Oct. 20 (Bloomberg) -- A benchmark gauge of U.S. corporate credit risk rose for a second day as European leaders disagreed on plans to increase the region’s bailout fund and protect banks from a potential Greek default.
The Markit CDX North America Investment Grade Index, which investors use to hedge against losses on corporate debt or to speculate on creditworthiness, rose 1.2 basis points to a mid- price of 135.6 basis points at 12:40 p.m. New York time, according to index administrator Markit Group Ltd. Credit- default swaps on Credit Agricole SA increased 12 basis points to 244.5 as of 11 a.m., while those on Bank of America Corp. jumped 25.7 basis points to 378.2, according to data provider CMA.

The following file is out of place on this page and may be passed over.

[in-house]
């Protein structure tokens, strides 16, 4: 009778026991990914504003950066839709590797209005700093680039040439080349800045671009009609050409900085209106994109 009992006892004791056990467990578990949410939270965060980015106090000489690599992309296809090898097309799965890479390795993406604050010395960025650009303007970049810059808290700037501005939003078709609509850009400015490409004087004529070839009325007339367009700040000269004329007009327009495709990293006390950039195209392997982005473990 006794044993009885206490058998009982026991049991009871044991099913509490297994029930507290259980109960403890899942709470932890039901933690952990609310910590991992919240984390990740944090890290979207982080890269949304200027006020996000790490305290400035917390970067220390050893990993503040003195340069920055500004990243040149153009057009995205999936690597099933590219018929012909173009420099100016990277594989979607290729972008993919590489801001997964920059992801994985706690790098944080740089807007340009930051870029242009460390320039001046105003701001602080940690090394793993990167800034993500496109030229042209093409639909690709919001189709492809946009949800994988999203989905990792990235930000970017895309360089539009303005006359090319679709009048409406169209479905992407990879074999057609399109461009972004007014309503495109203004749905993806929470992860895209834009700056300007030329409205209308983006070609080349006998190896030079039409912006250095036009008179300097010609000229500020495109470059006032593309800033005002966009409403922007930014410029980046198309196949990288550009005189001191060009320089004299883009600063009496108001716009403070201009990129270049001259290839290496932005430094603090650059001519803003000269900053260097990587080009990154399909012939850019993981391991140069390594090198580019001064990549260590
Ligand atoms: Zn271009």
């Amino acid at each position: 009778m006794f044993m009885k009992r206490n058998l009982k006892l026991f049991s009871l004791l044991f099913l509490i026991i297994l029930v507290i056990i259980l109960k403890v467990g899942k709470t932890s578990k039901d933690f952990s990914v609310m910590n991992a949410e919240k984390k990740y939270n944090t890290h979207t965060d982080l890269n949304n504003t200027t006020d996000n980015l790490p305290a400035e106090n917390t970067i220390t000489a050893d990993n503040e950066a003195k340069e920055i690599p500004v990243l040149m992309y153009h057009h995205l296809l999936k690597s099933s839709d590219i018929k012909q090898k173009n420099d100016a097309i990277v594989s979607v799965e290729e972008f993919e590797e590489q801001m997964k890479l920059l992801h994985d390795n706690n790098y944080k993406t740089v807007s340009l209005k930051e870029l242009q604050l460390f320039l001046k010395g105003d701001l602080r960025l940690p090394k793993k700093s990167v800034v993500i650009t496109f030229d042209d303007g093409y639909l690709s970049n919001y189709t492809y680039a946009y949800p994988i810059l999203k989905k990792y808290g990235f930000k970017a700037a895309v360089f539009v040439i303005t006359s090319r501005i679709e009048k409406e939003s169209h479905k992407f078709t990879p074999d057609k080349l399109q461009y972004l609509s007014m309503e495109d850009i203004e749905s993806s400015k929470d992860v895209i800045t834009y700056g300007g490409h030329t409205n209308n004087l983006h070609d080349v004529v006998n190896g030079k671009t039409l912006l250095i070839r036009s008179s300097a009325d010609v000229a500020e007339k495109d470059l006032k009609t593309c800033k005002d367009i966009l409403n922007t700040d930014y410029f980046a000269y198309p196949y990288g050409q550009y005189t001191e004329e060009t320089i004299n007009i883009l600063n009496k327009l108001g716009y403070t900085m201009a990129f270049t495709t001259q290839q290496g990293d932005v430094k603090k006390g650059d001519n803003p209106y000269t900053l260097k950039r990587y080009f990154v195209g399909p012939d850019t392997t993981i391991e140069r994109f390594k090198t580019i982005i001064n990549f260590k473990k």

The index, which typically rises as investor confidence deteriorates and falls as it improves, has climbed from 132.7 basis points on Oct. 18 as discord has emerged over plans to stop the spread of the region’s debt crisis by offering credit lines to Spain and Italy. German Chancellor Angela Merkel canceled a speech to parliament scheduled for tomorrow because of a deadlock over the proposals, according to lawmakers.
“What we have now is a crisis of confidence which creates a crisis of liquidity,” Scott Stengel, a partner who specializes in banking law at King & Spalding LLP, said in an interview today with Pimm Fox on Bloomberg Television’s “Surveillance Midday.” “There’s nothing worse for financial institutions.”
Credit swaps pay the buyer face value if a borrower fails to meet its obligations, less the value of the defaulted debt. A basis point equals $1,000 annually on a contract protecting $10 million of debt.
--Editors: John Parry, Mitchell Martin
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